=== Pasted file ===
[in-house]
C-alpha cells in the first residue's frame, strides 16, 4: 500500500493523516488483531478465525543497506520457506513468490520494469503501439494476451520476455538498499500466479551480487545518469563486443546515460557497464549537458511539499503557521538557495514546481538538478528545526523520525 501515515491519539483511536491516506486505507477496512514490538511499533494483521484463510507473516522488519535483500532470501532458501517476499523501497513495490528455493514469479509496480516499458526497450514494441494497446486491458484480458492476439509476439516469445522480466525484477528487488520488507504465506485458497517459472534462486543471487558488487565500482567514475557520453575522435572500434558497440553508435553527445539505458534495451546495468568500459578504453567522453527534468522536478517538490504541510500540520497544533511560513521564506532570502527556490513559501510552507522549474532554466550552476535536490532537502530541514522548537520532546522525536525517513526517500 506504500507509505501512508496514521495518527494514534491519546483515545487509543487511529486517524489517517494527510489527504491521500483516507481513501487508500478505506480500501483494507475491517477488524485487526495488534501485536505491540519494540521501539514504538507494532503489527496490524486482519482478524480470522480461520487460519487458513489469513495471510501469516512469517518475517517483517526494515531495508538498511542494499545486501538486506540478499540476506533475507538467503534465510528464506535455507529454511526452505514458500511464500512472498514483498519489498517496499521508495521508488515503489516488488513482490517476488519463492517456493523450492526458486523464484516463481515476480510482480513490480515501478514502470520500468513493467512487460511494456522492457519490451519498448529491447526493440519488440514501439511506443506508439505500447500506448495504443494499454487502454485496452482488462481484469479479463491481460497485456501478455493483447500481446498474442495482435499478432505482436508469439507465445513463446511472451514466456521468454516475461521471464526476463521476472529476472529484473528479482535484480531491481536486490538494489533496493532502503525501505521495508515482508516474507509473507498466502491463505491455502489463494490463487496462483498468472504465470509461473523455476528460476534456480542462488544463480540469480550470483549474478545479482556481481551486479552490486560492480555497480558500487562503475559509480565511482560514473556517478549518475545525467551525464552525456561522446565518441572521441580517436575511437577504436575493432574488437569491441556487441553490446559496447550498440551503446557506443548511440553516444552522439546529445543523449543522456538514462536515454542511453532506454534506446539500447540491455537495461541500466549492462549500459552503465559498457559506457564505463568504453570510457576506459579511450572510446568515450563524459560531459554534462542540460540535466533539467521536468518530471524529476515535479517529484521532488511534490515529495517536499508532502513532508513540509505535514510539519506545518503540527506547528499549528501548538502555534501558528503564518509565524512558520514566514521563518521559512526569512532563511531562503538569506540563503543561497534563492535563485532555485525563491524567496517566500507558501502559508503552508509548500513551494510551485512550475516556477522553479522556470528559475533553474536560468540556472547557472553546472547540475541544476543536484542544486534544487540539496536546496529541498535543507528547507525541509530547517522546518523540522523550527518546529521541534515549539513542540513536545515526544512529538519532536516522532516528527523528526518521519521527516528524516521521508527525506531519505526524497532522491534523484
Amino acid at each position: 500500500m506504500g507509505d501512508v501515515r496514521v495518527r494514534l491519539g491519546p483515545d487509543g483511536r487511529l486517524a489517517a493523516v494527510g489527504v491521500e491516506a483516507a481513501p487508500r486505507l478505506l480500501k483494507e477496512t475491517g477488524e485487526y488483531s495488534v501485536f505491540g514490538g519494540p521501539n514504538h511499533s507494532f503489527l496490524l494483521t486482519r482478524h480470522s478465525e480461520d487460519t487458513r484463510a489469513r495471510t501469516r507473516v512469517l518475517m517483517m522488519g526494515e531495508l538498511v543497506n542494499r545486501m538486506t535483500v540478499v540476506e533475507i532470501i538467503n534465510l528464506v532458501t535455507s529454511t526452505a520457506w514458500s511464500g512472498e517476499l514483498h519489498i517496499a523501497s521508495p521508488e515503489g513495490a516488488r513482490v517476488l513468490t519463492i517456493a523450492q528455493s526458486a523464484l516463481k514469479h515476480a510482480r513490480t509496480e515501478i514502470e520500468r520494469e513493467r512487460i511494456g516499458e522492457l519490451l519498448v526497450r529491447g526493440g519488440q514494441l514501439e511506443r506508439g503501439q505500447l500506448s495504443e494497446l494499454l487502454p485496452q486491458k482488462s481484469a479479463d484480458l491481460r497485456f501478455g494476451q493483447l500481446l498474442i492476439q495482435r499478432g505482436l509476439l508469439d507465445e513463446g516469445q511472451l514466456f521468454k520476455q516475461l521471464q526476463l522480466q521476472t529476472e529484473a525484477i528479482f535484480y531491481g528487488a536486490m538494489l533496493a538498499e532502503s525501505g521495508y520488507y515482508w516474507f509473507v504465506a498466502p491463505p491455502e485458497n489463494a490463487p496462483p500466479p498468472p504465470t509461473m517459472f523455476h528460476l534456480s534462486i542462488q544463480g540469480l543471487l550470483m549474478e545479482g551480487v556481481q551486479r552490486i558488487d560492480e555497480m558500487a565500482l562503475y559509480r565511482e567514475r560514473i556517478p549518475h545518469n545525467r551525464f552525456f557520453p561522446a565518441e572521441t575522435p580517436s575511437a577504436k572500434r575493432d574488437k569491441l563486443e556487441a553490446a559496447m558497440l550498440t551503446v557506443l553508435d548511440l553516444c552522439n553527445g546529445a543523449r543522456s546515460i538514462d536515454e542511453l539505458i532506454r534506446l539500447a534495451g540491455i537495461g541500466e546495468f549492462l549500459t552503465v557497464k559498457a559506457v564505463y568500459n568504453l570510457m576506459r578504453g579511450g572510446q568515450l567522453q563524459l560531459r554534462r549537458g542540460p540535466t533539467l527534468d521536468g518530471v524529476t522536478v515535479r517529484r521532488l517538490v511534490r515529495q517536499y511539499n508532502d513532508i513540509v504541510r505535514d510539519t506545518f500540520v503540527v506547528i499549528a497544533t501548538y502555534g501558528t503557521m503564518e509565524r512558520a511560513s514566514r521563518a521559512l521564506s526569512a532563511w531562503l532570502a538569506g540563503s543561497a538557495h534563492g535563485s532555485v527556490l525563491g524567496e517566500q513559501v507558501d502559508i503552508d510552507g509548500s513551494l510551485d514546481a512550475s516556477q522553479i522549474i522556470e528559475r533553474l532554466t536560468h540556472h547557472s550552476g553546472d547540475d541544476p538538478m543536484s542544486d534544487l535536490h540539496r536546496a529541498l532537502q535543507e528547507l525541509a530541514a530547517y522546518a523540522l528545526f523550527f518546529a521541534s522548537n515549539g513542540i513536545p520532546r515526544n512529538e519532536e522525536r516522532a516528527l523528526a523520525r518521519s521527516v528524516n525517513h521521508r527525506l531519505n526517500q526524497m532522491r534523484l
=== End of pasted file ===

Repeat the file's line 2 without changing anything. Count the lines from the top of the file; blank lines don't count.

C-alpha cells in the first residue's frame, strides 16, 4: 500500500493523516488483531478465525543497506520457506513468490520494469503501439494476451520476455538498499500466479551480487545518469563486443546515460557497464549537458511539499503557521538557495514546481538538478528545526523520525 501515515491519539483511536491516506486505507477496512514490538511499533494483521484463510507473516522488519535483500532470501532458501517476499523501497513495490528455493514469479509496480516499458526497450514494441494497446486491458484480458492476439509476439516469445522480466525484477528487488520488507504465506485458497517459472534462486543471487558488487565500482567514475557520453575522435572500434558497440553508435553527445539505458534495451546495468568500459578504453567522453527534468522536478517538490504541510500540520497544533511560513521564506532570502527556490513559501510552507522549474532554466550552476535536490532537502530541514522548537520532546522525536525517513526517500 506504500507509505501512508496514521495518527494514534491519546483515545487509543487511529486517524489517517494527510489527504491521500483516507481513501487508500478505506480500501483494507475491517477488524485487526495488534501485536505491540519494540521501539514504538507494532503489527496490524486482519482478524480470522480461520487460519487458513489469513495471510501469516512469517518475517517483517526494515531495508538498511542494499545486501538486506540478499540476506533475507538467503534465510528464506535455507529454511526452505514458500511464500512472498514483498519489498517496499521508495521508488515503489516488488513482490517476488519463492517456493523450492526458486523464484516463481515476480510482480513490480515501478514502470520500468513493467512487460511494456522492457519490451519498448529491447526493440519488440514501439511506443506508439505500447500506448495504443494499454487502454485496452482488462481484469479479463491481460497485456501478455493483447500481446498474442495482435499478432505482436508469439507465445513463446511472451514466456521468454516475461521471464526476463521476472529476472529484473528479482535484480531491481536486490538494489533496493532502503525501505521495508515482508516474507509473507498466502491463505491455502489463494490463487496462483498468472504465470509461473523455476528460476534456480542462488544463480540469480550470483549474478545479482556481481551486479552490486560492480555497480558500487562503475559509480565511482560514473556517478549518475545525467551525464552525456561522446565518441572521441580517436575511437577504436575493432574488437569491441556487441553490446559496447550498440551503446557506443548511440553516444552522439546529445543523449543522456538514462536515454542511453532506454534506446539500447540491455537495461541500466549492462549500459552503465559498457559506457564505463568504453570510457576506459579511450572510446568515450563524459560531459554534462542540460540535466533539467521536468518530471524529476515535479517529484521532488511534490515529495517536499508532502513532508513540509505535514510539519506545518503540527506547528499549528501548538502555534501558528503564518509565524512558520514566514521563518521559512526569512532563511531562503538569506540563503543561497534563492535563485532555485525563491524567496517566500507558501502559508503552508509548500513551494510551485512550475516556477522553479522556470528559475533553474536560468540556472547557472553546472547540475541544476543536484542544486534544487540539496536546496529541498535543507528547507525541509530547517522546518523540522523550527518546529521541534515549539513542540513536545515526544512529538519532536516522532516528527523528526518521519521527516528524516521521508527525506531519505526524497532522491534523484